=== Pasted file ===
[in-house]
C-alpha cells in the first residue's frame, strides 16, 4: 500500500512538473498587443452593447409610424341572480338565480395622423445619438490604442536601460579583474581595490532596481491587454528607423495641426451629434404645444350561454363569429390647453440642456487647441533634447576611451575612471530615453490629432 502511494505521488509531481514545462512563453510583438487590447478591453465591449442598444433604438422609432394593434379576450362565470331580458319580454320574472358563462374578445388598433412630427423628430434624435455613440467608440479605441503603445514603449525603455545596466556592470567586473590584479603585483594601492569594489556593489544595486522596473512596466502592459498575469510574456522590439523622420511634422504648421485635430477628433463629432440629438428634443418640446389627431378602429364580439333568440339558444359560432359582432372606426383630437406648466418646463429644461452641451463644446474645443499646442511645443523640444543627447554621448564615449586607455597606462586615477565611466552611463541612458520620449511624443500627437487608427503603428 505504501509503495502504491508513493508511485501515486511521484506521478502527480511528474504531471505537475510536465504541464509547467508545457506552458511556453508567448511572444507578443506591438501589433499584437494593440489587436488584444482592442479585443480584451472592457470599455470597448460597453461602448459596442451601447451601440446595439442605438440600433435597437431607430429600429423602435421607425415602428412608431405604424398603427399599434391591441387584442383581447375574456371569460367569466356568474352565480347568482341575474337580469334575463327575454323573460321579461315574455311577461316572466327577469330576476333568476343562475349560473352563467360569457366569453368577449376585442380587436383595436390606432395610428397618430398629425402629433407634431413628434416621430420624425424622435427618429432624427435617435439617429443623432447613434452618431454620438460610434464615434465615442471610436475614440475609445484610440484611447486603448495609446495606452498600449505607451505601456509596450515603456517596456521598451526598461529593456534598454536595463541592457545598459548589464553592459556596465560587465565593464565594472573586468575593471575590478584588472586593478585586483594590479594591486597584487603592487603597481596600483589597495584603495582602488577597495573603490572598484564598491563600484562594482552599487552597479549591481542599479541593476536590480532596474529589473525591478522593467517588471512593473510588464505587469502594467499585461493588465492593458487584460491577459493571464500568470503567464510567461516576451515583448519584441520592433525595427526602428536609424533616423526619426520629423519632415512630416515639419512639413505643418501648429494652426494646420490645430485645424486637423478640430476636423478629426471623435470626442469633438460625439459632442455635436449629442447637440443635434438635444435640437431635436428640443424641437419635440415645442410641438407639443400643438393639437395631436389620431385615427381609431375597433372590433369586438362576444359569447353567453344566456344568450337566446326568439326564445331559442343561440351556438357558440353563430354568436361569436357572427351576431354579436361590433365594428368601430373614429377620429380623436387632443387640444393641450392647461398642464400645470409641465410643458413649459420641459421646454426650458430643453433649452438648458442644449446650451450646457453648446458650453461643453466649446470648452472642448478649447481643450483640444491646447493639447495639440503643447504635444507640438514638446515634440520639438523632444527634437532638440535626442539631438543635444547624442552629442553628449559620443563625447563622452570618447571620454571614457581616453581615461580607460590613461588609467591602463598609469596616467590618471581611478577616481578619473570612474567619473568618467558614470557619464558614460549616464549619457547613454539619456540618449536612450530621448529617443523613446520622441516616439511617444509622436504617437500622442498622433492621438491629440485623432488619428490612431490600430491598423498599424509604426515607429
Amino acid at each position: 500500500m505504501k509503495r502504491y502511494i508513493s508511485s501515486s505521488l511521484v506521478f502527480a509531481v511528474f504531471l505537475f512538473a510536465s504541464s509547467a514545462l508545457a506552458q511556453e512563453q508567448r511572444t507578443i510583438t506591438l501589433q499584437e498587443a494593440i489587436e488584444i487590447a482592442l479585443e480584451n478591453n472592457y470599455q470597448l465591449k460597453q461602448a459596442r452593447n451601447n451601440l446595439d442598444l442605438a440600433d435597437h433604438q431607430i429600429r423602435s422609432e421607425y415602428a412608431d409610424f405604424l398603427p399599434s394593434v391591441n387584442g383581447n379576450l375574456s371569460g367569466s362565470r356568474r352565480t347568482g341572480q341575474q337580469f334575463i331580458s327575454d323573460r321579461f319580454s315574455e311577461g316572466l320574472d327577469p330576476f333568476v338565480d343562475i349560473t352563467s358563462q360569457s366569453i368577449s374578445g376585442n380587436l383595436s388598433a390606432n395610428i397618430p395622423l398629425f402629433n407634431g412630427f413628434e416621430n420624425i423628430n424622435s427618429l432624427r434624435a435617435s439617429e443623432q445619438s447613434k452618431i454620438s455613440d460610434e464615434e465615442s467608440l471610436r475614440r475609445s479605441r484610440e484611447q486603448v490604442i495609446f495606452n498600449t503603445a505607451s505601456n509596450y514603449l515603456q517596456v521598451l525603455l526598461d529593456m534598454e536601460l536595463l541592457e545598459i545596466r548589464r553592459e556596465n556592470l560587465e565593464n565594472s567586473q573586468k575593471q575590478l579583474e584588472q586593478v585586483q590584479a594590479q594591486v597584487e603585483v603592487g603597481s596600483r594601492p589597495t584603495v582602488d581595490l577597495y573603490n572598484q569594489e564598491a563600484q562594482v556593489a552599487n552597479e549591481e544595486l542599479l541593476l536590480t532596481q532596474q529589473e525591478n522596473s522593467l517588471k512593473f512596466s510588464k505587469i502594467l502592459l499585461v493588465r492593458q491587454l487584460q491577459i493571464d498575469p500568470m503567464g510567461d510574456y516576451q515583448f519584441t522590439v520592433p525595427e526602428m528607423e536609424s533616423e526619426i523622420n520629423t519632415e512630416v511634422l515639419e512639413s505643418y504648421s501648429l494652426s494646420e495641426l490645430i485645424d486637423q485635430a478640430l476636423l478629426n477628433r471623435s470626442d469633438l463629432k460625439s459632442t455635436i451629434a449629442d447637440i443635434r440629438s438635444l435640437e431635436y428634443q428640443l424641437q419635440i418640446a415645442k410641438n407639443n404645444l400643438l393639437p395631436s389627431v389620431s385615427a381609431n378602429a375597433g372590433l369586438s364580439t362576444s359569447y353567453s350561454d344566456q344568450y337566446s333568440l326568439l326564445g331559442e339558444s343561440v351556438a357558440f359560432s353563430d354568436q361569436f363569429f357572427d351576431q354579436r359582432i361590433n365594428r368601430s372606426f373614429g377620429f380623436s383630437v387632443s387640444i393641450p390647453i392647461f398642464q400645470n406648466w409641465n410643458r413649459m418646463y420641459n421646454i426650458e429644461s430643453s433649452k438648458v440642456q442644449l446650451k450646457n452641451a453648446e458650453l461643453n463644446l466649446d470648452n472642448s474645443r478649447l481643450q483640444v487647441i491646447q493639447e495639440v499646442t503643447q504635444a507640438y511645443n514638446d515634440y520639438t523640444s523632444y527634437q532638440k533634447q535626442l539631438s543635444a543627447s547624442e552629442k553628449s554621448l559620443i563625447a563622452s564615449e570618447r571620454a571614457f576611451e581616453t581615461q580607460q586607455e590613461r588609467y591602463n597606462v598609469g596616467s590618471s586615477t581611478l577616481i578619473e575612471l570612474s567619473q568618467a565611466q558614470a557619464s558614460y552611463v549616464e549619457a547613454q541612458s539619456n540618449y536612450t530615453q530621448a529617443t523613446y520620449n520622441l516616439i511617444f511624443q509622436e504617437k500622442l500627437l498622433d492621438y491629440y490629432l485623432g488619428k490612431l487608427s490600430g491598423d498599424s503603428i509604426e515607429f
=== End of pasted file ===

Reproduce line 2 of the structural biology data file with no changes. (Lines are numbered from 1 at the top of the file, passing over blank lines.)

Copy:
C-alpha cells in the first residue's frame, strides 16, 4: 500500500512538473498587443452593447409610424341572480338565480395622423445619438490604442536601460579583474581595490532596481491587454528607423495641426451629434404645444350561454363569429390647453440642456487647441533634447576611451575612471530615453490629432 502511494505521488509531481514545462512563453510583438487590447478591453465591449442598444433604438422609432394593434379576450362565470331580458319580454320574472358563462374578445388598433412630427423628430434624435455613440467608440479605441503603445514603449525603455545596466556592470567586473590584479603585483594601492569594489556593489544595486522596473512596466502592459498575469510574456522590439523622420511634422504648421485635430477628433463629432440629438428634443418640446389627431378602429364580439333568440339558444359560432359582432372606426383630437406648466418646463429644461452641451463644446474645443499646442511645443523640444543627447554621448564615449586607455597606462586615477565611466552611463541612458520620449511624443500627437487608427503603428 505504501509503495502504491508513493508511485501515486511521484506521478502527480511528474504531471505537475510536465504541464509547467508545457506552458511556453508567448511572444507578443506591438501589433499584437494593440489587436488584444482592442479585443480584451472592457470599455470597448460597453461602448459596442451601447451601440446595439442605438440600433435597437431607430429600429423602435421607425415602428412608431405604424398603427399599434391591441387584442383581447375574456371569460367569466356568474352565480347568482341575474337580469334575463327575454323573460321579461315574455311577461316572466327577469330576476333568476343562475349560473352563467360569457366569453368577449376585442380587436383595436390606432395610428397618430398629425402629433407634431413628434416621430420624425424622435427618429432624427435617435439617429443623432447613434452618431454620438460610434464615434465615442471610436475614440475609445484610440484611447486603448495609446495606452498600449505607451505601456509596450515603456517596456521598451526598461529593456534598454536595463541592457545598459548589464553592459556596465560587465565593464565594472573586468575593471575590478584588472586593478585586483594590479594591486597584487603592487603597481596600483589597495584603495582602488577597495573603490572598484564598491563600484562594482552599487552597479549591481542599479541593476536590480532596474529589473525591478522593467517588471512593473510588464505587469502594467499585461493588465492593458487584460491577459493571464500568470503567464510567461516576451515583448519584441520592433525595427526602428536609424533616423526619426520629423519632415512630416515639419512639413505643418501648429494652426494646420490645430485645424486637423478640430476636423478629426471623435470626442469633438460625439459632442455635436449629442447637440443635434438635444435640437431635436428640443424641437419635440415645442410641438407639443400643438393639437395631436389620431385615427381609431375597433372590433369586438362576444359569447353567453344566456344568450337566446326568439326564445331559442343561440351556438357558440353563430354568436361569436357572427351576431354579436361590433365594428368601430373614429377620429380623436387632443387640444393641450392647461398642464400645470409641465410643458413649459420641459421646454426650458430643453433649452438648458442644449446650451450646457453648446458650453461643453466649446470648452472642448478649447481643450483640444491646447493639447495639440503643447504635444507640438514638446515634440520639438523632444527634437532638440535626442539631438543635444547624442552629442553628449559620443563625447563622452570618447571620454571614457581616453581615461580607460590613461588609467591602463598609469596616467590618471581611478577616481578619473570612474567619473568618467558614470557619464558614460549616464549619457547613454539619456540618449536612450530621448529617443523613446520622441516616439511617444509622436504617437500622442498622433492621438491629440485623432488619428490612431490600430491598423498599424509604426515607429